“Empowering Choice” project provides technical, bilingual legal and relocation information and assistance to residents.
Over the past year, the U.S. Department of Housing and Urban Development (HUD) has officially terminated the contracts for rental subsidies for 286 units of housing constituting the Clay Arsenal Renaissance Apartments (CARA), Barbour Gardens, and Infill in Hartford’s North End due to conditions that threatened residents’ health and safety. The affected families were given access to relocation assistance and housing vouchers, which theoretically can be used anywhere in Connecticut. However, similar relocation scenarios, both in Connecticut and across the country, have illustrated the significant barriers to mobility that confront residents moving out of public or subsidized housing in high-poverty, resource-poor areas of racially and economically segregated metropolitan regions. These residents have a right to move to communities with lower rates of poverty and greater diversity but often are unable to do so because of entrenched, structural forces that perpetuate segregation by race and income.
The contract terminations that prompted the current relocation were largely the result of grassroots organizing of the residents of the three complexes spearheaded by the Christian Activities Council (the Council). Since that time, the Council and Open Communities Alliance (OCA), a Connecticut non-profit civil rights organization focused on addressing racial segregation and opportunity isolation through a particular focus on housing policy, have received requests from resident leaders for leadership training, legal assistance, and technical advice to navigate the complex housing situation and relocation process. In response to these requests, the Hartford Foundation for Public Giving has awarded $220,000 over three years to the Christian Activities Council in collaboration with Open Communities Alliance to support the “Empowering Choice” project that provides technical, bilingual legal and relocation information and assistance to residents.
“We are grateful for this support from the Hartford Foundation at a critical time in our No More Slumlords Campaign,” said Christian Activities Council Executive Director Cori Mackey. “Helping residents organize for decent, safe, and sanitary living conditions was the first goal. When we realized the owners were unwilling to make needed investments, relocation became the only option. Many residents want to stay in Hartford, in the neighborhoods they love, and others want to move to other neighborhoods outside of Hartford or outside of Connecticut. Unfortunately, the relocation process is ripe with discriminatory practices and residents face one obstacle after another as a result of the very intentional barriers put before them by a legacy of housing discrimination and systemic racism.”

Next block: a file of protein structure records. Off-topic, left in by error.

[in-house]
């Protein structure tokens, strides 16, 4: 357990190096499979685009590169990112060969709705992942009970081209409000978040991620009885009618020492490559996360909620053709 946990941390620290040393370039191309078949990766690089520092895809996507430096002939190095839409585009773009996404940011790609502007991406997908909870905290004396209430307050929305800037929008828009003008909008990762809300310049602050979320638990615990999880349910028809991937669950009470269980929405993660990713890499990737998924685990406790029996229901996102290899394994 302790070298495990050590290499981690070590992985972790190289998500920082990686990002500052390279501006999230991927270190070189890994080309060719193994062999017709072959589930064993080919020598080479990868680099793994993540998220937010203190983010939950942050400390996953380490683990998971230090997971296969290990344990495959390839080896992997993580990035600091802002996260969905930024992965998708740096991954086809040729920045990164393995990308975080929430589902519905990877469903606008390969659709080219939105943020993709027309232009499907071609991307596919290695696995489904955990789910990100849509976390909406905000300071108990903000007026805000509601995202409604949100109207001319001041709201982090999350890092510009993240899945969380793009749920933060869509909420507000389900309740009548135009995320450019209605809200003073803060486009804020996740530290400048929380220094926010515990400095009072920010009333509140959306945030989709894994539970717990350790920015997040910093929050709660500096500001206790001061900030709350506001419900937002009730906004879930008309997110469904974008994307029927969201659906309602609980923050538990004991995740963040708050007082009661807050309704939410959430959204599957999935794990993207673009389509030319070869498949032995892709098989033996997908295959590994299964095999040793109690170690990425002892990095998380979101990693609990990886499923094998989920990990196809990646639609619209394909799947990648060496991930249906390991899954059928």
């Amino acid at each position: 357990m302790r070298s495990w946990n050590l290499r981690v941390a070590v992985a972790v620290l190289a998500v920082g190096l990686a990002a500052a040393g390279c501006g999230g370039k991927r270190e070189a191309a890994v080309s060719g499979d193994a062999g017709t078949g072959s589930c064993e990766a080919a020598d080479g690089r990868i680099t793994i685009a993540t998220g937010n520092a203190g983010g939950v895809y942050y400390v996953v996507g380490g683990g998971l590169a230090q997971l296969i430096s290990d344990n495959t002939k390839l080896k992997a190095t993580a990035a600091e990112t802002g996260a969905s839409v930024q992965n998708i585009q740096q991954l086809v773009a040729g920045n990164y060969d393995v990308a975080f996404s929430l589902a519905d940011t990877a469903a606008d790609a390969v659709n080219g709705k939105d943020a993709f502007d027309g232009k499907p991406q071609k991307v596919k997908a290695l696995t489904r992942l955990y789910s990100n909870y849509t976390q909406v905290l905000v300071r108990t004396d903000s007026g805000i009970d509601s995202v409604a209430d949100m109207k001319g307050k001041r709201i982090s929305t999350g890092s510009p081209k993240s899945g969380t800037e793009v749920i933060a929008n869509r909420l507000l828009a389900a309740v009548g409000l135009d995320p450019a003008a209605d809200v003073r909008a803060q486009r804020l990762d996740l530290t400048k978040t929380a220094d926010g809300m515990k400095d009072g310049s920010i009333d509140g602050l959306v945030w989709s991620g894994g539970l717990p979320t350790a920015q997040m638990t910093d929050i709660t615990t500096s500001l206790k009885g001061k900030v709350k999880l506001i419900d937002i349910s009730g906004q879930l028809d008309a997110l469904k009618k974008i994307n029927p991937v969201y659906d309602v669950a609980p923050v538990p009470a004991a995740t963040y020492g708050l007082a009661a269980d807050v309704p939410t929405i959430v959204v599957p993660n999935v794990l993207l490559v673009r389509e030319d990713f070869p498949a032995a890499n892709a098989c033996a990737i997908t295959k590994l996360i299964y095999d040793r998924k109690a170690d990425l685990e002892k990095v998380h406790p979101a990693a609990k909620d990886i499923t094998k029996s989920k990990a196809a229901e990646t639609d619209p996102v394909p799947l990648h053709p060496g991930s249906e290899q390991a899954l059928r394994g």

Open Communities Alliance is providing legal expertise, consultation with residents, and national civil rights experience. The Christian Activities Council will provide leadership training and ongoing support and outreach to residents.
“We are deeply grateful to the Hartford Foundation for Public Giving for recognizing the extent to which the current experiences of residents in Hartford’s North End are in fact a continuation of structural barriers that have for decades undermined revitalization that is responsive to community needs while at the same time limiting housing choices for residents in a manner that perpetuates segregation,” said Erin Boggs, Executive Director of Open Communities Alliance. “This generous support enables us, in collaboration with our highly skilled and courageous partners at CAC, to provide vital guidance and advocacy services for residents on a continuous basis and in real-time as they contend with the many challenges of relocating under tight time constraints in a voucher program and rental market that for many are unfamiliar.”
In addition to the experience and resources offered by the Council and OCA, the collaborative team includes the pro-bono services of the Yale Law School Housing Clinic, as well as ongoing support from Greater Hartford Legal Aid and the Connecticut Fair Housing Center.
“This collaborative effort supports the Foundation’s strategic focus and commitment to community and economic development by investing in places to provide residents with opportunities and resources to move into the housing of their choice,” said Community Investments Officer Dawn Grant. “This grant also makes it possible to produce more impactful outcomes than those that each organization could accomplish on their own.”
The Hartford Foundation for Public Giving is the community foundation for Hartford and 28 surrounding communities. Made possible by the gifts of generous individuals, families and organizations, the Foundation has awarded grants of more than $758 million since its founding in 1925. For more information about the Hartford Foundation for Public Giving, visit www.hfpg.org or call 860-548-1888.